Anni Albers, originally Annelise Else Frieda Fleischmann, was said to be one of the most influential designers of the 20th century. Hailing form Berlin and a famous student of the Bauhaus (which had only been in existence for 2 years at the time of Anni’s enrolment) where she met and married her life long partner artist and printmaker Josef Albers in 1925.
Anni was only allowed to study the weaving course at the art college (due to the fact she was female she was unable to study the glass course she had preferred and many others that were restricted to men only), she excelled however and learnt to love the medium which she used to explore and develop pieces of real interest and diversity using unusual yarns and materials. The Bauhaus concentrated on production rather than craft during her second year of study which helped to focus Anni into developing some wonderful techniques like light reflection, sound absorption, durability, and minimized wrinkling and warping tendencies.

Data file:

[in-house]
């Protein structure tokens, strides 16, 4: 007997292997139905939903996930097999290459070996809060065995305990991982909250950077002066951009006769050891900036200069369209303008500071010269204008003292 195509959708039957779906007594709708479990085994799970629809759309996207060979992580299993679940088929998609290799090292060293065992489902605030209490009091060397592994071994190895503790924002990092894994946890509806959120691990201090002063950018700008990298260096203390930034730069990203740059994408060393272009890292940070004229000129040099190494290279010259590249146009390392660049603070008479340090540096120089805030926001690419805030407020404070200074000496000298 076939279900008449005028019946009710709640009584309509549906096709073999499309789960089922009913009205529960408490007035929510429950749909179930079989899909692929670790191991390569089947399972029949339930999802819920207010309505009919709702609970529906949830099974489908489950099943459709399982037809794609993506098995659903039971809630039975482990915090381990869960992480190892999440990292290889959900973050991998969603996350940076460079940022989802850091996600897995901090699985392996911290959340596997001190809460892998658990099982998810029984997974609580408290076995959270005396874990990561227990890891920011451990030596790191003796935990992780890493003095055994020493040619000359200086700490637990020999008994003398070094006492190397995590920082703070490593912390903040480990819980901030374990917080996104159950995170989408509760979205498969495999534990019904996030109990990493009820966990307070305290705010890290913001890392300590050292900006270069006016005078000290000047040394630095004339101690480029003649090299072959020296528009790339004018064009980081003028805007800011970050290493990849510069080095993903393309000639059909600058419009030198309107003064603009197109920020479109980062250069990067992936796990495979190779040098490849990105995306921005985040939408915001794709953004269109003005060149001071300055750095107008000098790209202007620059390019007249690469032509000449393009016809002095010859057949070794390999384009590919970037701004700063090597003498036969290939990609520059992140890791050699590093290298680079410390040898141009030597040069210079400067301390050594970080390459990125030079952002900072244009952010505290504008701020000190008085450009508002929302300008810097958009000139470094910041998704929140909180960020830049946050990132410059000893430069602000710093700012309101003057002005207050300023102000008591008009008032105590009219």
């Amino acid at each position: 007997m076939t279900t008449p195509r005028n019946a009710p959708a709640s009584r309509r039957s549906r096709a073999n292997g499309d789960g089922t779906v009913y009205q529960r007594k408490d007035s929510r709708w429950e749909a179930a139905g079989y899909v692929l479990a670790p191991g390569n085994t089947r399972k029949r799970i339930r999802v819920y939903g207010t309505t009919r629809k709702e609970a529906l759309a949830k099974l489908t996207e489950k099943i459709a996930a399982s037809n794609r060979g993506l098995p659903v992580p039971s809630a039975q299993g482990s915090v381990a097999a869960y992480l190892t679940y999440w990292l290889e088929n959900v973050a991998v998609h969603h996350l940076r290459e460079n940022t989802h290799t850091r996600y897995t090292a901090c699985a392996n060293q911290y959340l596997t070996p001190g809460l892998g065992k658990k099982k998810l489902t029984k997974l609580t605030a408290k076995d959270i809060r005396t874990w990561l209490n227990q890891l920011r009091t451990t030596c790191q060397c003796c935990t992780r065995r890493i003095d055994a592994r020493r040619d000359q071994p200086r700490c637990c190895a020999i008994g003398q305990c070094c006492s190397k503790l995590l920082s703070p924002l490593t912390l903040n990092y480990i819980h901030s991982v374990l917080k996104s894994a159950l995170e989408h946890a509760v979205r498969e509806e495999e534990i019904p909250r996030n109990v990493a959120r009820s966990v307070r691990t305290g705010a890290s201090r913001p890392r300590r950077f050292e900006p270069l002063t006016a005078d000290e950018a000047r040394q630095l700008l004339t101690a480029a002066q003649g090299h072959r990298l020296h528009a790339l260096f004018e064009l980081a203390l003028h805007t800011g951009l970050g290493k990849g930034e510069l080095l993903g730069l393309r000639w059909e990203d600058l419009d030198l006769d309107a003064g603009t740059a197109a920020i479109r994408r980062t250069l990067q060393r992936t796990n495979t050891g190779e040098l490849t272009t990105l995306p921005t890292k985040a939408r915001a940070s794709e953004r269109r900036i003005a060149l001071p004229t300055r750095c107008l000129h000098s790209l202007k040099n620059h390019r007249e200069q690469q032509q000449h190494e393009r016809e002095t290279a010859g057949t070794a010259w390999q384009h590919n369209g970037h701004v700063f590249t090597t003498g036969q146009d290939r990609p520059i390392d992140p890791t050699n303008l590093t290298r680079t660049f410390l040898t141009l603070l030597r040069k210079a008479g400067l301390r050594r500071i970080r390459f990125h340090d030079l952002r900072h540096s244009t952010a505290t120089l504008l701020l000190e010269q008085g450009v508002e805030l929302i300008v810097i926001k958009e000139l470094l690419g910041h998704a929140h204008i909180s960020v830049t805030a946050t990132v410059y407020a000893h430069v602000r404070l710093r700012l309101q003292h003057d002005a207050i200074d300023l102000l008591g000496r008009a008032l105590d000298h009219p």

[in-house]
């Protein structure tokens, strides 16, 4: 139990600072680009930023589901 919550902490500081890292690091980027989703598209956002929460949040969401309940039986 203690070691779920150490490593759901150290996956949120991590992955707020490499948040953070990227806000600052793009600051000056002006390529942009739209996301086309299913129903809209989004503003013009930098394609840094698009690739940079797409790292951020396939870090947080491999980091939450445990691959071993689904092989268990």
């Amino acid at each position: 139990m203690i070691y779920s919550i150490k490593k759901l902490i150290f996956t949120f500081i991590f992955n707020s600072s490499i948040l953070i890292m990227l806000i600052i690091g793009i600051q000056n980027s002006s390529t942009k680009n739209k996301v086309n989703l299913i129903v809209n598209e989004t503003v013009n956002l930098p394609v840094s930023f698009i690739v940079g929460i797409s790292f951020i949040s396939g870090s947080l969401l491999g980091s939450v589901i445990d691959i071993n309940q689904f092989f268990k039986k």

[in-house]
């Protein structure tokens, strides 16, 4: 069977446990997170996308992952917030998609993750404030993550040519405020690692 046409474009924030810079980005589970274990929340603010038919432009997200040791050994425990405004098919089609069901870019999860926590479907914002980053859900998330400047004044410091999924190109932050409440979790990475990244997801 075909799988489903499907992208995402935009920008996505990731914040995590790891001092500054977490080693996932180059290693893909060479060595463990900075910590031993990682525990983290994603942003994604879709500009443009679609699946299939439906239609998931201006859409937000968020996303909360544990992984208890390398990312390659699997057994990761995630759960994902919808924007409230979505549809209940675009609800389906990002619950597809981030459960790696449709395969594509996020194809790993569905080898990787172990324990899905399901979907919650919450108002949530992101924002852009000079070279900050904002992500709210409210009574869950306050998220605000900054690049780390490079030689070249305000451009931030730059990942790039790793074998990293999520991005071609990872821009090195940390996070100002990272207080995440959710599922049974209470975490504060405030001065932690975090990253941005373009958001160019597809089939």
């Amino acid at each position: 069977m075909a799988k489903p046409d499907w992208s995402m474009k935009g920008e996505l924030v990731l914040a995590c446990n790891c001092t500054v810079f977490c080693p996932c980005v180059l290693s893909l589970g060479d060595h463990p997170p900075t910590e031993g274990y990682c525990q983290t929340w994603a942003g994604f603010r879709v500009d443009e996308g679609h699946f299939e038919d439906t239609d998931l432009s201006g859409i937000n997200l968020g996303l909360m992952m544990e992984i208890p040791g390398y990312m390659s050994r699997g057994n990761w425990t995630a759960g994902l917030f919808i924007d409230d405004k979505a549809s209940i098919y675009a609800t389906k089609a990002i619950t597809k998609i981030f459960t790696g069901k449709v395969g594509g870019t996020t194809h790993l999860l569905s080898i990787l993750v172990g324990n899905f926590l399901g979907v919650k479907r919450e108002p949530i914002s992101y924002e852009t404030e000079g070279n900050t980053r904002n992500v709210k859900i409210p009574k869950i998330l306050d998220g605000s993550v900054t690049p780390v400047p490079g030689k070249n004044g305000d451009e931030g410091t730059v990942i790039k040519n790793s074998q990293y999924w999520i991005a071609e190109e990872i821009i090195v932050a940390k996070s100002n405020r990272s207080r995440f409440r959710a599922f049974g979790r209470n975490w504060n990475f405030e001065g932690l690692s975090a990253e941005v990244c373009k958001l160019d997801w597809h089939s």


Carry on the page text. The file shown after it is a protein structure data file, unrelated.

By 1928 Anni and Josef were teaching at the Bauhaus and moved into quarters beside Paul Klee and his wife and the Kandinsky‘s. In 1933, when the Bauhaus closed it’s doors, due to World War II, Josef and Anni Albers emigrated to the US where Josef became a well known abstract artist, teacher and writer and Anni developed her extraordinary textiles and continued to teach and write about design in an inspiring and passionate way. They travelled extensively in Mexico which became a wonderful source of inspiration to them. In later life Anni fell in love with print making and dedicated her remaining years to working in this medium (see examples below). Of course these works are my favourite, pretty cool to know she was still busy designing into her 70’s!
Check out Anni Albers fantastic book about weaving published in 1965. You can also visit the Albers Foundation website for further reading about both the artists.